Interview with Raja Chatila, member of the Independent Committee of Experts in AI and Ethics of Positive AI

19 March 2024

“Responsible AI must be considered throughout the value chain, from its design to its use. Like any technology, and even more particularly this one, AI must be developed with responsibility. But who is responsible?”

Raja Chatila is Professor Emeritus of Artificial Intelligence, Robotics and IT Ethics at Sorbonne University and former Director of the Institute of Intelligent Systems and Robotics (ISIR-CNRS).

How would you define Responsible AI?

Responsible AI is artificial intelligence that must be designed responsibly by humans in a way that respects human values and the environment, throughout the systems’ life cycle. All stakeholders involved must be responsible.

Like biologists, who have been concerned about ethics for years and have banned human cloning, for example, IT professionals cannot ignore responsibility. It is an essential element in the regulation of AI. They must be aware that what they are doing is not neutral and that the consequences and risks can be significant.

A few days ago, Google CEO Sundar Pichai shared his concerns about AI being “badly deployed” and said that “generative AI [should] be regulated like nuclear weapons”.

In your opinion, what are the greatest challenges today for AI?

Artificial intelligence is constantly progressing and its uniqueness lies in the rapid pace at which it is evolving and in the fact that, unlike other scientific fields, industrialists, particularly those in Silicon Valley with their considerable financial resources, are playing a major role in research. The time between design, development and commercial deployment is very short. We’re no longer talking about the timeframe we were accustomed to, where several years elapsed between mainly academic research and industrial commercialization. This speed – you could call it a race between the designers of these systems – is changing society faster than our ability to understand and assimilate the challenges of this economic and social transformation.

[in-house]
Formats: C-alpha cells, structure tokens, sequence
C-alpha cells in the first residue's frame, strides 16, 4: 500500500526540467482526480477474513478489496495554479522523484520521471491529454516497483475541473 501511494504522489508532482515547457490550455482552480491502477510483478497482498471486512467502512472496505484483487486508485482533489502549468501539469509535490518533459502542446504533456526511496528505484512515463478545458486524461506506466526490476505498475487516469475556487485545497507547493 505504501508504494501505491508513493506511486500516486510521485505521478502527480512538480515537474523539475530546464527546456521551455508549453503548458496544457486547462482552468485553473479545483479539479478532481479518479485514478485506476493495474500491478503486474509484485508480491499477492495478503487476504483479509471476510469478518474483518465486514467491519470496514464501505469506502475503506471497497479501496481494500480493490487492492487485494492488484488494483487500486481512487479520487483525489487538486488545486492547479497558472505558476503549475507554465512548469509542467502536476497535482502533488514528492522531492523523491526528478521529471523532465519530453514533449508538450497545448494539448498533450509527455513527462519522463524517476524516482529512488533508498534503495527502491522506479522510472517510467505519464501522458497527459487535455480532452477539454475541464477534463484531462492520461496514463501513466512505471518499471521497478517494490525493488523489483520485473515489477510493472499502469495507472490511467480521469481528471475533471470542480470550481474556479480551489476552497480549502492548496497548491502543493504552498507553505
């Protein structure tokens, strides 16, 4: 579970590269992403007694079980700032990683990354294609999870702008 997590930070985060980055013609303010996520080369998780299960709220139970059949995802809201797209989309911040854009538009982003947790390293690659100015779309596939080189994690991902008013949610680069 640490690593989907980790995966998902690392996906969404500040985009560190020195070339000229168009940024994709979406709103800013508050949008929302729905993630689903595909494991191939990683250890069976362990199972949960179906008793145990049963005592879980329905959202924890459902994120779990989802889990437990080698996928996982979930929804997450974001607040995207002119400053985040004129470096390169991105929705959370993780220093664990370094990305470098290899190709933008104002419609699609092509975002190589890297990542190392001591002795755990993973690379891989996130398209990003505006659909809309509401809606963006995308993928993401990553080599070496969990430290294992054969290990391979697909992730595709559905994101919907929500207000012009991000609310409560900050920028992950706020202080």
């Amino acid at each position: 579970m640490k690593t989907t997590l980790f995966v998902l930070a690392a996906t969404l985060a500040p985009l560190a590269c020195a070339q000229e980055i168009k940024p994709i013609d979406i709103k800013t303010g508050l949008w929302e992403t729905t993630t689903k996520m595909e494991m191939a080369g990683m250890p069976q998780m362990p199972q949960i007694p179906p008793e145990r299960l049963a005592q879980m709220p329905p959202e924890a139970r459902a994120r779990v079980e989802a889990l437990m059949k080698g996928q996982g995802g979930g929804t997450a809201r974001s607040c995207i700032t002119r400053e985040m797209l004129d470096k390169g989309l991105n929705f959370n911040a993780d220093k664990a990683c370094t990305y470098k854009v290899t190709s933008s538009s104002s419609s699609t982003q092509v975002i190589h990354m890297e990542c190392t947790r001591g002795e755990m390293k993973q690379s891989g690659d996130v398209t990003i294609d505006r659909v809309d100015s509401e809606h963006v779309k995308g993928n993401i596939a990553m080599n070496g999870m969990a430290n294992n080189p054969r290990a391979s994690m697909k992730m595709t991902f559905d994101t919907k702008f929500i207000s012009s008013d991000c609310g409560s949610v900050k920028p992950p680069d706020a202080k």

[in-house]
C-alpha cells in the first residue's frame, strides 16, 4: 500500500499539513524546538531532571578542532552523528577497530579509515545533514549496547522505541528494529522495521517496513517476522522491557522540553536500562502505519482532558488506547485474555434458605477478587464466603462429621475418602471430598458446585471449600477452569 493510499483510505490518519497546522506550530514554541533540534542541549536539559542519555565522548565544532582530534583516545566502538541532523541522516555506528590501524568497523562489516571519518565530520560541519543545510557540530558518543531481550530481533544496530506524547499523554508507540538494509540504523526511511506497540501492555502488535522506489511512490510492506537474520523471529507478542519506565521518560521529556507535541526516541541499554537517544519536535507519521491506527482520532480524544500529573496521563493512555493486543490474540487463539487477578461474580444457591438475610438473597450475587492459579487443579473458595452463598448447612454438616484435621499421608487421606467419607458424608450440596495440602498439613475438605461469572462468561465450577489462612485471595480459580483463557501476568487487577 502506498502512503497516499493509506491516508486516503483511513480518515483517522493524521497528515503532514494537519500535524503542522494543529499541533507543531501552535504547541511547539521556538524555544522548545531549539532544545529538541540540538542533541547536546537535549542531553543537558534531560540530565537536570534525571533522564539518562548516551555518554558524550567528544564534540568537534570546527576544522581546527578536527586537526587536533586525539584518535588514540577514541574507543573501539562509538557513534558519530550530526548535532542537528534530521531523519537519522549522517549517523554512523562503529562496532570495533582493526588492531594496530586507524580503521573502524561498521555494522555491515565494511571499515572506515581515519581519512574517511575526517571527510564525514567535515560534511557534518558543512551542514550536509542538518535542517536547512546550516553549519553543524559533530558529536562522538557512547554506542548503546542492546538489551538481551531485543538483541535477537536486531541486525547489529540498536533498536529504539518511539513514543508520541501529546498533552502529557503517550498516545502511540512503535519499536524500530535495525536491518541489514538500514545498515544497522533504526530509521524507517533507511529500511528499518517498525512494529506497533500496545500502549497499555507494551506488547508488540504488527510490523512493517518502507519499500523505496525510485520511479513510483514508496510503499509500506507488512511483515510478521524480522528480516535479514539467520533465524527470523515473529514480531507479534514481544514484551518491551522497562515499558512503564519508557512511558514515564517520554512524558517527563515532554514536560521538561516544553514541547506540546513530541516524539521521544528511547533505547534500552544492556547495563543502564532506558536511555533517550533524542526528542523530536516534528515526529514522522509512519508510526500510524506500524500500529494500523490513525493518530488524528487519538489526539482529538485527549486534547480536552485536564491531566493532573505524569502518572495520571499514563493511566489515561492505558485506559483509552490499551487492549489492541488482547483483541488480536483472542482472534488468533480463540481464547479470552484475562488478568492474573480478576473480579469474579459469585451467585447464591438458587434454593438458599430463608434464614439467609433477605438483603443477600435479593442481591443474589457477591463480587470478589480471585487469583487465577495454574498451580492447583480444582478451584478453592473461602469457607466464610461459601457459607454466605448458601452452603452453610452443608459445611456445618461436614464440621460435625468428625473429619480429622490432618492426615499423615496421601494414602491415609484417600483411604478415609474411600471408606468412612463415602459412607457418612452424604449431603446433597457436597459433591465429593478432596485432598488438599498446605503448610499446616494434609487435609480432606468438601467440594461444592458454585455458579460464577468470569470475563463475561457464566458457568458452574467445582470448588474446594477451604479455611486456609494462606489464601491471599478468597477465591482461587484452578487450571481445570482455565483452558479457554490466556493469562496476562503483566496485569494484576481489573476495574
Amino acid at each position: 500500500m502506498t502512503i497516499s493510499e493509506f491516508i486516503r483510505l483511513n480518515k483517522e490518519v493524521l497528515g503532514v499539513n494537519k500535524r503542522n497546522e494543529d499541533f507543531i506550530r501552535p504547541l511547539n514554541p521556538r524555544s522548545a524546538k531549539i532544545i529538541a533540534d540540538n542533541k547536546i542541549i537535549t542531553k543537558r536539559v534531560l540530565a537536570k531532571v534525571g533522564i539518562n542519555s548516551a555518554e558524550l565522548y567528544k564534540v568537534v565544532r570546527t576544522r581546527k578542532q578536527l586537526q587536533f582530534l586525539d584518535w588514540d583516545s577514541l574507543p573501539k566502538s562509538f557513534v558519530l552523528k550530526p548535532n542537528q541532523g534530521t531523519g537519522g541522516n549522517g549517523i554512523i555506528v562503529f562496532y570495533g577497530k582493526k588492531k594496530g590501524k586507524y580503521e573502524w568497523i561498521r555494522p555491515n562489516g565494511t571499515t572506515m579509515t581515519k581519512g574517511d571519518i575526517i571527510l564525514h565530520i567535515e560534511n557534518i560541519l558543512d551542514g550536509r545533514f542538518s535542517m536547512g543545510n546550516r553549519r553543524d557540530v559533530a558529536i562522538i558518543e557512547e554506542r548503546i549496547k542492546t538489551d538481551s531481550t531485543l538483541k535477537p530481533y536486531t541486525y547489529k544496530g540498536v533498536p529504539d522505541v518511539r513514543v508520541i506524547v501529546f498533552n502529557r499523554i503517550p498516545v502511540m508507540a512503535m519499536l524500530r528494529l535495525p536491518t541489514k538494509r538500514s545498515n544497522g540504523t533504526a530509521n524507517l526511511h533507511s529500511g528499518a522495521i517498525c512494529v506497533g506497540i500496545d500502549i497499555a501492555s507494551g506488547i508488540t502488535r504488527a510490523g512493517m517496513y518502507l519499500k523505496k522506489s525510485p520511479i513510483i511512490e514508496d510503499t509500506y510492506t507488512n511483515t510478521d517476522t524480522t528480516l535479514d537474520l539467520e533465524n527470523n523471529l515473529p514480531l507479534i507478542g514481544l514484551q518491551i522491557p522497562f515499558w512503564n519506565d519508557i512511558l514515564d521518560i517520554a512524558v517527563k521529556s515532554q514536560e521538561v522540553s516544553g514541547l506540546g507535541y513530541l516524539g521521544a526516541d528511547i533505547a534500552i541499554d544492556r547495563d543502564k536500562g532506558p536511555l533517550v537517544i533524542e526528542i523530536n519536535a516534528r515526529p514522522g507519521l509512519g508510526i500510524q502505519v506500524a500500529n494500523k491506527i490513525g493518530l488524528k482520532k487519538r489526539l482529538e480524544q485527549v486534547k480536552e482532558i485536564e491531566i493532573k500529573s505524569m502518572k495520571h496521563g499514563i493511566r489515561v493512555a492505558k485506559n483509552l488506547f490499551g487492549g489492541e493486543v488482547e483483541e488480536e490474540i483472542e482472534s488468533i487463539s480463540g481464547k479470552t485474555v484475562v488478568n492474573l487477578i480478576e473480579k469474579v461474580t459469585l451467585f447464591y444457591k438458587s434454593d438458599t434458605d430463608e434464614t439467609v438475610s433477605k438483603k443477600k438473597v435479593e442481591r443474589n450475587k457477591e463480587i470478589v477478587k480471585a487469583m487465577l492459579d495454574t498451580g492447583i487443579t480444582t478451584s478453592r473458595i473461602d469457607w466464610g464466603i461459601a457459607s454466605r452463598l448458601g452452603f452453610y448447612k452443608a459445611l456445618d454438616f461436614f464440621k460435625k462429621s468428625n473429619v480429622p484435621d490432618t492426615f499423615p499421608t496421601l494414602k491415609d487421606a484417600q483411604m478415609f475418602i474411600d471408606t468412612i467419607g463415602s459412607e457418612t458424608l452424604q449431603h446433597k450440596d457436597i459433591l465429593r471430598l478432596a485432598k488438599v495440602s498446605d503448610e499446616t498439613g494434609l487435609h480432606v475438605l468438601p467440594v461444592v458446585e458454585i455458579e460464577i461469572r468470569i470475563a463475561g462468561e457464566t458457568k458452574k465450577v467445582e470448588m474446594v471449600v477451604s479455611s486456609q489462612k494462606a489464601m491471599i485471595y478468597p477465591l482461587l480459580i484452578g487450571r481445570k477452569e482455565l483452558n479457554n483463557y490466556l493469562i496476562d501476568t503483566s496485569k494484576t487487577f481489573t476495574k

Let’s take a concrete example: Open AI produced and rapidly launched ChatGPT, and several million users connected to it on day one. This technology, which now makes it possible to produce speech resembling human speech, was not designed for any particular application. Tomorrow, it could create images and videos and be even more convincing and more powerful. It raises questions about ethics. And ethics has a much longer timeframe. We need to take the time to reflect on the foundations of algorithmic systems, their consequences, and the values they may call into question. The socio-economic stakes are therefore twofold.

Second challenge: the legislative and legal issue. We need to agree on the legal definition of artificial intelligence, which is supposed to simulate human intelligence. In order to legislate, we need an operational definition of what this term covers, and we need to define human responsibilities if legislation is to be effective.

You recently signed the moratorium to “pause AI”. Why do we need to slow down the “dangerous race” towards ever more capable AI systems?

It’s not about pausing AI, but about pausing the development of systems more powerful than ChatGPT4. I signed this moratorium, but that doesn’t mean I agree with every word or every idea, and far less with every signatory. My goal was to make people aware that there was a problem. It’s not about being negative towards artificial intelligence, but of raising awareness about how to develop and use these technologies. This is the whole idea behind responsibility. It’s important that we stop today and raise the red card, and ask our democratic societies the right questions: what is it that we are doing? Should we put a stop to generative systems? The moratorium will certainly not be followed by action and a six-month break would not change the situation, but it was essential to raise awareness among the general public and decision-makers, and it worked.